Christine KimBPE, BSc Hons SW, BSc Hons TCM, BM (Beijing), MATCM
Traditional Chinese Medicine
Traditional Chinese Medicine (TCM) is a health care system that has been practised in China for over 2,500 years. It has also been commonly practised in Korea, Japan, Taiwan, Vietnam, and other countries in the far East. TCM treats each individual’s emotional and physical state to heal, recover and maintain homeostasis/ balance for optimal health. The components of TCM include: acupuncture, Chinese herbal medicine, nutrition, tuina (Chinese massage) and exercise (qi-gong, tai-chi).
Acupuncture has become a very widely practised and accepted natural treatment in Western countries and has become integrated into a number of NHS departments in Britain, most notably Pain departments. Western medical acupuncture is a ‘dry needling’ version of acupuncture but it is not based on TCM.
Acupuncture treatment involves the insertion of very fine needles, much finer than those for injections or for taking blood samples. The very fine acupuncture needles are about as thin as a strand of hair. The most commonly used needles by Christine are 0.18mm-0.20mm in diameter. These are inserted into acupuncture points on the surface of the body and each point has specific functions. A combination of points are selected to heal illness and reduce pain, thereby promoting good health and a sense of wellness.
Who might benefit?
Acupuncture May Treat a Wide Range of Conditions
Female conditions including:
Gynaecology (menstrual problems, PCOS, Endometriosis), Infertility, IVF Support, Pregnancy related symptoms, Breech presentation, Pre-birth/ Labour preparation, Labour induction, Post childbirth support, Prolapsed uterus, Vestibulitis/ Vulvodynia, Menopause
Male conditions including:
Erectile dysfunction, Infertility
Pain conditions and Sports injuries including:
Headaches, Migraines, Facial pain, Neck pain, Shoulder pain, Tennis elbow, Golfer’s elbow, Carpal Tunnel syndrome, Osteoarthritis, Rheumatoid arthritis, Hip pain, Low back pain, Piriformis syndrome, Sciatica, Sacro-iliac pain, Knee pain, Bursitis, Neuropathic pain, Fibromyalgia, Shingles, Restless leg syndrome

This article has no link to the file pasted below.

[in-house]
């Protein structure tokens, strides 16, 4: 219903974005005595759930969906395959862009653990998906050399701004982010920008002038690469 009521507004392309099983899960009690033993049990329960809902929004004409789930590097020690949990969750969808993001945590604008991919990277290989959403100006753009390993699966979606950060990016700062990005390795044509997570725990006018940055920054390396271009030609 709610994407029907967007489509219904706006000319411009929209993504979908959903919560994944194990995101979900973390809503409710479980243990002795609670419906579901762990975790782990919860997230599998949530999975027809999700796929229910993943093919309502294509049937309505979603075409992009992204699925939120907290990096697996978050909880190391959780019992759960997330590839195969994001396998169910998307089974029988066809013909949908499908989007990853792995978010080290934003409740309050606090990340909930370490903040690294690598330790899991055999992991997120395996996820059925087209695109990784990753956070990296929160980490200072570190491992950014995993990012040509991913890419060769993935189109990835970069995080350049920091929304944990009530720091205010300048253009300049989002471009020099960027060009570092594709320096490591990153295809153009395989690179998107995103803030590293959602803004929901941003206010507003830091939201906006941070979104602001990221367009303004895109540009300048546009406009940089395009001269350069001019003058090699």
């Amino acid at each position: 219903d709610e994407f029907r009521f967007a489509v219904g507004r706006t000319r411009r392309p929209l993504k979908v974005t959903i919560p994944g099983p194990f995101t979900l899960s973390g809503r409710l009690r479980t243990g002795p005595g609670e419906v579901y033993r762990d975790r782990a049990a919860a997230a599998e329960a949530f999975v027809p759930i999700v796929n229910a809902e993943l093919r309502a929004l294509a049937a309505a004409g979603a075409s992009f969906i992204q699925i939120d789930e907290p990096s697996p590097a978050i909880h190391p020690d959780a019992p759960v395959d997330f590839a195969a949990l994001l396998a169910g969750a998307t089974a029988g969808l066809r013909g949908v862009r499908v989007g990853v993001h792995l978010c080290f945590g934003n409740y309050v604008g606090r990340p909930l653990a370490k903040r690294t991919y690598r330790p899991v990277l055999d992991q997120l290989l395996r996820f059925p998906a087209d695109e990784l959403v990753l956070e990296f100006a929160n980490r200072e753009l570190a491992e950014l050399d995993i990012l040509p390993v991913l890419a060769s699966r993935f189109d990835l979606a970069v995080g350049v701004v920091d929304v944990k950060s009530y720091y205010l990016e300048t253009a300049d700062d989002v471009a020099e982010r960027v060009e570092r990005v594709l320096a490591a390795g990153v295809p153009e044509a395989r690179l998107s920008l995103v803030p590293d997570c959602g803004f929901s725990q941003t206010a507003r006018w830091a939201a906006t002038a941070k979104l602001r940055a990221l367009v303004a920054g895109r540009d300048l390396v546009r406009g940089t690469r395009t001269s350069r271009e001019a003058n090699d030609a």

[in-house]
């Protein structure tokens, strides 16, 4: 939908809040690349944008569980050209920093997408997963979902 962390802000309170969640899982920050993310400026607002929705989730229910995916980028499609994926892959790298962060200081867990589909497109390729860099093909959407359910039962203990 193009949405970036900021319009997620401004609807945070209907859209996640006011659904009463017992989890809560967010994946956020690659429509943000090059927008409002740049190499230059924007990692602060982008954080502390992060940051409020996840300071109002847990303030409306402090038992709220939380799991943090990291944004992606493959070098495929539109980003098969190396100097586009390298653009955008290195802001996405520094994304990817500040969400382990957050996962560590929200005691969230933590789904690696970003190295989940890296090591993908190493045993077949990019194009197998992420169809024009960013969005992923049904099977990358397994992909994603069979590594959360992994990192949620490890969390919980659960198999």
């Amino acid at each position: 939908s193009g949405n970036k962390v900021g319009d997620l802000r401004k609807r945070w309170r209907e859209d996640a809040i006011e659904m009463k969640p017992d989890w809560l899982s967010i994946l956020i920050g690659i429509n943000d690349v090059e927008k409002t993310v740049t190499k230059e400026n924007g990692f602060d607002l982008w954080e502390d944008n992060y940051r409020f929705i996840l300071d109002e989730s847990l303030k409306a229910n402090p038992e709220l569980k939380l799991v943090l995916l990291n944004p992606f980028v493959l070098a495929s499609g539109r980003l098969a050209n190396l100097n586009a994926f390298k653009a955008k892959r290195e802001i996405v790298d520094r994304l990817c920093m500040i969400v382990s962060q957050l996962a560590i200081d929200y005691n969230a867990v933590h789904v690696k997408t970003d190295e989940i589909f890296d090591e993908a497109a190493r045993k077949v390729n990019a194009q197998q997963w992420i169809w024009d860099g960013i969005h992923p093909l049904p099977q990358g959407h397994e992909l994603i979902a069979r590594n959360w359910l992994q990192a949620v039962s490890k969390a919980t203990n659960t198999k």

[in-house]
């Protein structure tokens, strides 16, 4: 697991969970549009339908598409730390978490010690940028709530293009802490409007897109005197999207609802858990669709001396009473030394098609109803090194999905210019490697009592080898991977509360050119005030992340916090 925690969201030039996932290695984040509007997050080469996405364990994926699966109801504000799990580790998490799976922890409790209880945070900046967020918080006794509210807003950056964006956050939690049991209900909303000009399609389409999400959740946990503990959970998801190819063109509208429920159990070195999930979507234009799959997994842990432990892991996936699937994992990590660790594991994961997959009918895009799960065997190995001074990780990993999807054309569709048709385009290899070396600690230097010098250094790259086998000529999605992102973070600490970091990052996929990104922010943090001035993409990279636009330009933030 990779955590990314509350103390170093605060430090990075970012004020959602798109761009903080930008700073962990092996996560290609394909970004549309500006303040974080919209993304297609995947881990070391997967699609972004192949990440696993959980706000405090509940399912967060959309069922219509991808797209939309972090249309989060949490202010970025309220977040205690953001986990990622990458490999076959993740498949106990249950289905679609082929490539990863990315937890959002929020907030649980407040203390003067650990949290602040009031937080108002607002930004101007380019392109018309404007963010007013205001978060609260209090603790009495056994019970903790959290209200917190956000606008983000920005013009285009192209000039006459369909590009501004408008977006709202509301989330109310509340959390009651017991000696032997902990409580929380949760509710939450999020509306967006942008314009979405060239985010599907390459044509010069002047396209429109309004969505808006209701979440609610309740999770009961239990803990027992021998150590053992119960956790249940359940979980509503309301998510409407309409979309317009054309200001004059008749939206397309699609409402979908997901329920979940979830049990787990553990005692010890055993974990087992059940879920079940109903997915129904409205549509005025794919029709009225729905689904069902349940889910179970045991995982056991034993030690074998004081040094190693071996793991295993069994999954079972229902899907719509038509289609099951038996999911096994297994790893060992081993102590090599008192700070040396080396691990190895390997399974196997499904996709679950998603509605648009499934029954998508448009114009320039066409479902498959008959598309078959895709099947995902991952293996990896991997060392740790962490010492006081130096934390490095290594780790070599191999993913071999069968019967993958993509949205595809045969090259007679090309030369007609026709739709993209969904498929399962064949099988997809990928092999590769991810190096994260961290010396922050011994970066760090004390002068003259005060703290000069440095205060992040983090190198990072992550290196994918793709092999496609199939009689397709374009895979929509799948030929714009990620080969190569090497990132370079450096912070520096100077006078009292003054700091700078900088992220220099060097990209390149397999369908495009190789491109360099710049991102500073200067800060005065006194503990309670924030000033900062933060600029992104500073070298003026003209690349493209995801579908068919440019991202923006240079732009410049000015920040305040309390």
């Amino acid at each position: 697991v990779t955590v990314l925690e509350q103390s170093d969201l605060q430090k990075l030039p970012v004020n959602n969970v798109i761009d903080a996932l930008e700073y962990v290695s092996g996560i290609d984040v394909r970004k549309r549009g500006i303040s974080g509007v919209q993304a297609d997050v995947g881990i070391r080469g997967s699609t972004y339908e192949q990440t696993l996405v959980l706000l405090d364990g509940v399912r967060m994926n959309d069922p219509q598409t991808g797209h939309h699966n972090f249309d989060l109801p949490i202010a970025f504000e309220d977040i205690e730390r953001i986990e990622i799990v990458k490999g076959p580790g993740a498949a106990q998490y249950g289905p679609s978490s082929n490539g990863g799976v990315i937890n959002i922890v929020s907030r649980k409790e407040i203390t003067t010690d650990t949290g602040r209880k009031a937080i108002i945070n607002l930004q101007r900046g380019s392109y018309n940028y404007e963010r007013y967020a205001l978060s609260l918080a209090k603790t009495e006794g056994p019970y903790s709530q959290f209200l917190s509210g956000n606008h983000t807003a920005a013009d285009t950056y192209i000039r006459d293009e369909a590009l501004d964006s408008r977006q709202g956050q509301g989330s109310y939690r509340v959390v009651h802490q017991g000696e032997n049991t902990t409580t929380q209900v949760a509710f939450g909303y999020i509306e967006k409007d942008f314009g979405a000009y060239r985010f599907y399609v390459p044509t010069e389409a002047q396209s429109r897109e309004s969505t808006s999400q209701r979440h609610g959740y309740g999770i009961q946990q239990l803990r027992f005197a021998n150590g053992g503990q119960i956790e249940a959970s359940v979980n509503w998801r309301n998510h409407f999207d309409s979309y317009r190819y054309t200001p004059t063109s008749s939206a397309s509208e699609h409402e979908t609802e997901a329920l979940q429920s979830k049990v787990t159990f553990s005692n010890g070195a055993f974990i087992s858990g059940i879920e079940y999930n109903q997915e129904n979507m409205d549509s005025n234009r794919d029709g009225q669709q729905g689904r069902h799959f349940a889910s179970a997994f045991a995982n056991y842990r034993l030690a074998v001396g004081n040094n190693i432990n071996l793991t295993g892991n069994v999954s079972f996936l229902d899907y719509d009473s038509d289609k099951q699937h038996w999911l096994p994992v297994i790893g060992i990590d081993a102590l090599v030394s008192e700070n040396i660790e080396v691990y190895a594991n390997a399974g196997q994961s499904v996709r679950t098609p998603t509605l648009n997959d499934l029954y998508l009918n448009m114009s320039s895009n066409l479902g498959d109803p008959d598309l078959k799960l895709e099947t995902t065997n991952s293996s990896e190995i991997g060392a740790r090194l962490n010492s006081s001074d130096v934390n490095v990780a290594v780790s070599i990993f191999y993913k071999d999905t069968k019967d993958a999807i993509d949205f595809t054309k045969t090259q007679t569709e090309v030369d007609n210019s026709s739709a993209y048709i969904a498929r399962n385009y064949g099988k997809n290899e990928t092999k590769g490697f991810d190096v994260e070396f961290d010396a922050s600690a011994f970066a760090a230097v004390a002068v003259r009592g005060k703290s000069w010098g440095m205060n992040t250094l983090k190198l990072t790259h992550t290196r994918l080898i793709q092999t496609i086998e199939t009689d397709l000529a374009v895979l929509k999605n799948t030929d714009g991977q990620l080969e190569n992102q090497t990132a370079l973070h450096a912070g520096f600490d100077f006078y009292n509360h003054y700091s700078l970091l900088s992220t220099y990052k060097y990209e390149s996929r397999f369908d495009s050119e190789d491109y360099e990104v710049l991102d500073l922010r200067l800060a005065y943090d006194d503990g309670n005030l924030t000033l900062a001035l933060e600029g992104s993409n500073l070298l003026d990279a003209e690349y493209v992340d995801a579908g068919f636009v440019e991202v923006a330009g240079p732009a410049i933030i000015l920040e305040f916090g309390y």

Mental-Emotional conditions including:
Stress, Anxiety, Panic attacks, Depression, Insomnia, Palpitations
Dermatological conditions including:
Acne, Eczema, Herpes zoster, Hyperpigmentation, Impetigo, Lichen Simplex, Psoriasis, Roascea, Seborrhoeic Dermatitis, Tinea, Urticaria, Vitiligo Scars
Neurological conditions including:
Bell’s palsy, Blurred vision, Dizziness, Multiple Sclerosis (MS), Stroke, Tinnitus, Trigeminal neuralgia, Vertigo
Gastrointestinal conditions including:
Abdominal pain, Colitis, Constipation, Diarrhoea, Gastritis, IBS, Indigestion/ Heartburn, Nausea, Vomiting, Reflux
TCM Acupuncture, in conjunction with diet and lifestyle recommendations not only treat the symptoms of a condition, but importantly, they address and treat the root cause of a person’s condition as well. If treatment is only based on easing symptoms, the condition will persist. However, treating the cause behind the condition, aids the body to start healing itself and reach a state of homeostasis; a state of balance.
Acupuncture can help to reduce pain and inflammation, reduce a range of physical symptoms and anxiety, while improvimg mood.
The benefits of acupuncture include a state of physical, mental and emotional well-being
How it works
There is a growing body of research studying the efficacy of acupuncture and how it works. This is highlighted by the fact that currently there is more research being conducted on acupuncture than for nursing and physiotherapy.
Acupuncture has been found to have general effects on the nervous system, which in turn demonstrates:
- The stimulation of endocrine glands, activating systemic effects
- An alteration in the secretion of neurotransmitters and neurohormones and changes in the regulation of blood flow, centrally and peripherally
- Alterations in immune functions